No matter what instrument you play, you will probably have to play with others at some point. Multiple parts means there is a score available for the piece. So, I wanted to talk about score study.
What is it? Should you study scores? Why do you need to know the other parts? Those are all good questions that I hope to answer in this post. The short answer: score study is very important for understanding a work in its entirety.
In most cases, there is more to a piece than just the part you play. There will be other melodic lines and more accompaniment-based parts. So, here are the ins and outs of score study and how to get started.
What is Score Study?
Score study is something that all conductors and many advanced and professional musicians do with every piece they work on. Score study is exactly that: you study the entire score.
Studying a score allows you to figure out what is going on in each part at each moment in a piece. It could be as simple as a solo or as complex as an orchestral tutti passage.
Looking at the score and all its components can also tell you how and where you fit in. Are you the root of the chord? What kind of chord is it? How do your dynamics relate to other instruments?
Those are all good questions that can be answered from looking at a score.
Who Should Practice Score Study?
If you are a musician who plays with others, and you are no longer a beginner player, you should practice score study. Once you know the fundamentals of how to play your instrument, you can start to learn how to play the music.
Score study gives you more than just the notes and markings for your part. Knowing the relationship you have to other parts will allow you to make more informed choices regarding dynamics and articulation.
If you are a more advanced or professional player, you should definitely work score study into your routine. Just a few minutes with a score can answer many questions you have about a piece you’re working on.
What if I don’t own the score?
For solos and chamber music, you can find the score or accompaniment part online. You can order it from many different online shops, or you can look for it on IMSLP.
If you want to see the score for a large ensemble, check IMSLP or ask your director if you can borrow a copy. If that doesn’t work, you can then make a list of questions to ask the director next time you meet with them.
However, you should own both the solo part and the accompaniment to any solo repertoire that you are working on. Yes so you can use it for score study, but also so that you can provide a copy of the music to an accompanist if needed.
Another option if you really can’t get your own copy is to check with a local library or interlibrary loan program to see if you can borrow a copy. That way, you can make marks in your part so that you can be better prepared for a performance.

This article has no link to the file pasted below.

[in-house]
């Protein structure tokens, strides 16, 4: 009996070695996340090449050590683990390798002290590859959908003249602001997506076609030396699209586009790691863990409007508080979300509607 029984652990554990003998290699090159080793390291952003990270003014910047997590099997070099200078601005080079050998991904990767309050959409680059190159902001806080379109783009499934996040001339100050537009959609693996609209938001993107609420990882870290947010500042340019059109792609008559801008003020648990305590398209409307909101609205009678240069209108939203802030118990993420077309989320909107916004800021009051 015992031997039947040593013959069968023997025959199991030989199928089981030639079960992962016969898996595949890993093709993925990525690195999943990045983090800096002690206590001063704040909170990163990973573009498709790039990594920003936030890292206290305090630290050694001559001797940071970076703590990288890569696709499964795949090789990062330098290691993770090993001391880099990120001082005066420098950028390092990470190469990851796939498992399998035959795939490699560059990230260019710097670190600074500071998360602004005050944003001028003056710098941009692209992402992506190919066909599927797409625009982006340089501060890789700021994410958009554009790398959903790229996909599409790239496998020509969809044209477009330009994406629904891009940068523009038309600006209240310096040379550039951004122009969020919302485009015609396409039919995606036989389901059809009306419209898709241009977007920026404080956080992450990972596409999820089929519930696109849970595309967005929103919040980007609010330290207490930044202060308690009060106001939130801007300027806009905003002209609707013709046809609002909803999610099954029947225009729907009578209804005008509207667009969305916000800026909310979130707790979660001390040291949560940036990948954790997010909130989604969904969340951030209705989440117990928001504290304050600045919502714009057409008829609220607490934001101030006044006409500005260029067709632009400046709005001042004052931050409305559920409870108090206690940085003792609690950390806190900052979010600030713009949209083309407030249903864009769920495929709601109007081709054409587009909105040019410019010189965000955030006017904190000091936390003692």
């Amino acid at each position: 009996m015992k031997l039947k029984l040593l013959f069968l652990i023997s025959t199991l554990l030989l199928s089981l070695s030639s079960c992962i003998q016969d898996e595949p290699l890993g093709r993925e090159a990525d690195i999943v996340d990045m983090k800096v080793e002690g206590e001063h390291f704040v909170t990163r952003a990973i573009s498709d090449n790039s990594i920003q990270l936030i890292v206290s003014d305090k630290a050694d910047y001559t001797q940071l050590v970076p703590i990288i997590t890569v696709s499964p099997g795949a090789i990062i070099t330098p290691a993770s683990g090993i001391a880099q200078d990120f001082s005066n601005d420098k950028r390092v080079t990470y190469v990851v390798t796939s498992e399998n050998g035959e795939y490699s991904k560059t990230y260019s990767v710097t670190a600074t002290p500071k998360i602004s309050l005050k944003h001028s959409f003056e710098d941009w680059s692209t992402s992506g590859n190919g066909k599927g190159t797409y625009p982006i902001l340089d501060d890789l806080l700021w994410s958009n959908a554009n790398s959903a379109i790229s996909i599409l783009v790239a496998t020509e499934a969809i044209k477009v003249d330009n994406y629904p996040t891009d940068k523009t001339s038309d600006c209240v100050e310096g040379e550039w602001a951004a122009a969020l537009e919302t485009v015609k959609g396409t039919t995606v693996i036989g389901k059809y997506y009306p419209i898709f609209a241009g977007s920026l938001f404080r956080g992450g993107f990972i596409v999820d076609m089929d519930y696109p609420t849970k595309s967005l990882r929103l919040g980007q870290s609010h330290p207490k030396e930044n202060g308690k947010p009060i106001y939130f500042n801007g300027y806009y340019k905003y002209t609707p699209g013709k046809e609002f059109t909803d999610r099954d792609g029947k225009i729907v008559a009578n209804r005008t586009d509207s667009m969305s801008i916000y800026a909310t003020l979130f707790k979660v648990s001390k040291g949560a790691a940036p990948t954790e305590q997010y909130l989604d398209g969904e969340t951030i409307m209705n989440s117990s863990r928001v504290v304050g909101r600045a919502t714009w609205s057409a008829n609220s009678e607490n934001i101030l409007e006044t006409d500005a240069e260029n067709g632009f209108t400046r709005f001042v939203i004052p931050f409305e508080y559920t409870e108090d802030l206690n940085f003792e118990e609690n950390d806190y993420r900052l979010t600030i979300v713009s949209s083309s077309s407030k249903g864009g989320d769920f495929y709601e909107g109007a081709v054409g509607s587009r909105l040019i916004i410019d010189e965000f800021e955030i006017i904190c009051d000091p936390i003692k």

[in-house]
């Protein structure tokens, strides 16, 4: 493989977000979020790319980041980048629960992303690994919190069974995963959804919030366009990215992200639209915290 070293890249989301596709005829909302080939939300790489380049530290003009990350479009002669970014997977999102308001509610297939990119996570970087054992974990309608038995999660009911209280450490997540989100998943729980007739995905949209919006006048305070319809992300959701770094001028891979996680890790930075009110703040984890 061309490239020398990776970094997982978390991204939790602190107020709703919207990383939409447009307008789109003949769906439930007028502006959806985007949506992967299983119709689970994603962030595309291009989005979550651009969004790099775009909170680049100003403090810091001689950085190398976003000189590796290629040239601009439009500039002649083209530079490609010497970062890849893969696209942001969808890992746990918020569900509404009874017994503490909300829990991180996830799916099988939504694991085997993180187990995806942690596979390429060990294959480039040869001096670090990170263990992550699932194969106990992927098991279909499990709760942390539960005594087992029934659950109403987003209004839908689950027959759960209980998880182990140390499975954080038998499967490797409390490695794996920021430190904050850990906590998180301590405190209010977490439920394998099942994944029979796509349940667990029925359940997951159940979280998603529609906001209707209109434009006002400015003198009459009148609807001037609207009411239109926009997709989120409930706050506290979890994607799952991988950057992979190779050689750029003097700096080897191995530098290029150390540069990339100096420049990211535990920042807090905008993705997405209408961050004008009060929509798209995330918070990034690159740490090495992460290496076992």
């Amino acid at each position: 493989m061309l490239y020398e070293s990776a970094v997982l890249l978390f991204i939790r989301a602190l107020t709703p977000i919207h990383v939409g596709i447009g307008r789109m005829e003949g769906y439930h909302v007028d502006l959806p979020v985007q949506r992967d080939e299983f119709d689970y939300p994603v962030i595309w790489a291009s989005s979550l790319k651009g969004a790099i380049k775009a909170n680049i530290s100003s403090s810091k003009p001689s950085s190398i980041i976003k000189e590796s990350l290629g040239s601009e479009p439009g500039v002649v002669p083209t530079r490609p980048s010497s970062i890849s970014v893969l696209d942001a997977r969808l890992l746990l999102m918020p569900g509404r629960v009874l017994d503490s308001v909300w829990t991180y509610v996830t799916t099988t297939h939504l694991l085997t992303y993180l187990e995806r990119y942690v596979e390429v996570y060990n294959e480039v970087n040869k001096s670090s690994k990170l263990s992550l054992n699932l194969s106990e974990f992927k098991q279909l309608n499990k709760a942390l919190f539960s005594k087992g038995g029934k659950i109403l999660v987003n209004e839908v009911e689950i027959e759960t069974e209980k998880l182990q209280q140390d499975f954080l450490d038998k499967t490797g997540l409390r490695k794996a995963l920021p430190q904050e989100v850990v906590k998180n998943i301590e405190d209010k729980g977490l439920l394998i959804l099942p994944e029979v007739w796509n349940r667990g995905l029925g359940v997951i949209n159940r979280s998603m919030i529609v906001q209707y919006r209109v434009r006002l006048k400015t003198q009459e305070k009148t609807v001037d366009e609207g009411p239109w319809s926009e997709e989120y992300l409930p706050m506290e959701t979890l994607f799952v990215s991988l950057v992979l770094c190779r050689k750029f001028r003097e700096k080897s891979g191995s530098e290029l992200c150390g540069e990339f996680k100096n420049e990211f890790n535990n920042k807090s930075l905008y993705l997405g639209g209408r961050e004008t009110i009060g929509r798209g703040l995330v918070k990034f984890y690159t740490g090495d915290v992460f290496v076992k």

How I Started Score Study
The first time I had to actually study a score was for music history. Each semester, we were assigned a work from the standard orchestral repertoire to analyze. I had to find the main themes, any changes in key or tempo, and other big parts of the score.
Then I had score study assignments again during my conducting class. As a conductor, you need to know what is going on in each part through the whole piece. So conducting really made me aware of more than just my part.
If you are feeling intimidated, start small. Take a look at a duet, either from your teacher or your own collection. How do the two parts relate? What is each part doing? Where is the melody? Ask yourself those questions and the other questions scattered throughout this post. They will help get you started.
How it Helped Me
An example of how score study helped me perform a piece happened last year. I was set to play Mozart’s Andante in C for flute as part of a recital. The piece has piano accompaniment, and the piano part helped me understand how the flute line works.
There is a section in the middle where the piece changes key, but that is not obvious in the flute part alone. So taking a look at the entire score showed me that it does change. Instead of trying to make it sound major, I was able to make a better choice to give a more solemn tone to that phrase.
Score study may sound intimidating, but it can open your eyes to a whole side of music making. You can actually see what is going on in other parts. It’s pretty cool when you think about it.
Have you done score study before? How has it helped? Let me know in the comments, and be sure to follow me on Instagram (@killerharmony) subscribe below for exclusive music tips sent straight to your inbox!